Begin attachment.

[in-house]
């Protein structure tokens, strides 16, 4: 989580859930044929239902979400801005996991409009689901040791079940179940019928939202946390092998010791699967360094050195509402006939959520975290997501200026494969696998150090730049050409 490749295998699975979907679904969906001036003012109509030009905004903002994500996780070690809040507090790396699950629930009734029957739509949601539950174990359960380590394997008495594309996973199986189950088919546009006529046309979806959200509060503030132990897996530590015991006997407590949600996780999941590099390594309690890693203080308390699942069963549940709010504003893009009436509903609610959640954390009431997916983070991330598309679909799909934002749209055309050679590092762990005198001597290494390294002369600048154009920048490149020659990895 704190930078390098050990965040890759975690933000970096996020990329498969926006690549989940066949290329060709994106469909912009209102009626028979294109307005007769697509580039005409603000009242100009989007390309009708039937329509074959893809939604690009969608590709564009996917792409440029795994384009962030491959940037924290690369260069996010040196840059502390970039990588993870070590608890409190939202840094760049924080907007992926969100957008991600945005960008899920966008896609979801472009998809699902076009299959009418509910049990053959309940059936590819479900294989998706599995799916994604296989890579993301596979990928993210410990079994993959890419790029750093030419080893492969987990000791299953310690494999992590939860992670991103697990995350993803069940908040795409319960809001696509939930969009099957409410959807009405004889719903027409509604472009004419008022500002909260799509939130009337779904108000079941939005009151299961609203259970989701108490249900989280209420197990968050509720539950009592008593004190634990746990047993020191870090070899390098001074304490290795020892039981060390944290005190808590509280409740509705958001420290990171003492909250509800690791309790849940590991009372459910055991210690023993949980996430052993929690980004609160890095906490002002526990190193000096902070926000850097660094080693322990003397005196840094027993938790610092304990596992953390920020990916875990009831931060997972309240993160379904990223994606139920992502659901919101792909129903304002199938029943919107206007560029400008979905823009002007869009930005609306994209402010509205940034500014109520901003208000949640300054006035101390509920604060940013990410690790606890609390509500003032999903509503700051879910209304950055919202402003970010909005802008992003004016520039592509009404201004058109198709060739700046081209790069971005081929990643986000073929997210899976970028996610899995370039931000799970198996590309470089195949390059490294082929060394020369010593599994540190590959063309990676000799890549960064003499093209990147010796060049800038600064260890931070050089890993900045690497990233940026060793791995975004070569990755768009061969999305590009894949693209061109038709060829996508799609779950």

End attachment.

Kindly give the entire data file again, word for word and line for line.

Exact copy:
[in-house]
């Protein structure tokens, strides 16, 4: 989580859930044929239902979400801005996991409009689901040791079940179940019928939202946390092998010791699967360094050195509402006939959520975290997501200026494969696998150090730049050409 490749295998699975979907679904969906001036003012109509030009905004903002994500996780070690809040507090790396699950629930009734029957739509949601539950174990359960380590394997008495594309996973199986189950088919546009006529046309979806959200509060503030132990897996530590015991006997407590949600996780999941590099390594309690890693203080308390699942069963549940709010504003893009009436509903609610959640954390009431997916983070991330598309679909799909934002749209055309050679590092762990005198001597290494390294002369600048154009920048490149020659990895 704190930078390098050990965040890759975690933000970096996020990329498969926006690549989940066949290329060709994106469909912009209102009626028979294109307005007769697509580039005409603000009242100009989007390309009708039937329509074959893809939604690009969608590709564009996917792409440029795994384009962030491959940037924290690369260069996010040196840059502390970039990588993870070590608890409190939202840094760049924080907007992926969100957008991600945005960008899920966008896609979801472009998809699902076009299959009418509910049990053959309940059936590819479900294989998706599995799916994604296989890579993301596979990928993210410990079994993959890419790029750093030419080893492969987990000791299953310690494999992590939860992670991103697990995350993803069940908040795409319960809001696509939930969009099957409410959807009405004889719903027409509604472009004419008022500002909260799509939130009337779904108000079941939005009151299961609203259970989701108490249900989280209420197990968050509720539950009592008593004190634990746990047993020191870090070899390098001074304490290795020892039981060390944290005190808590509280409740509705958001420290990171003492909250509800690791309790849940590991009372459910055991210690023993949980996430052993929690980004609160890095906490002002526990190193000096902070926000850097660094080693322990003397005196840094027993938790610092304990596992953390920020990916875990009831931060997972309240993160379904990223994606139920992502659901919101792909129903304002199938029943919107206007560029400008979905823009002007869009930005609306994209402010509205940034500014109520901003208000949640300054006035101390509920604060940013990410690790606890609390509500003032999903509503700051879910209304950055919202402003970010909005802008992003004016520039592509009404201004058109198709060739700046081209790069971005081929990643986000073929997210899976970028996610899995370039931000799970198996590309470089195949390059490294082929060394020369010593599994540190590959063309990676000799890549960064003499093209990147010796060049800038600064260890931070050089890993900045690497990233940026060793791995975004070569990755768009061969999305590009894949693209061109038709060829996508799609779950």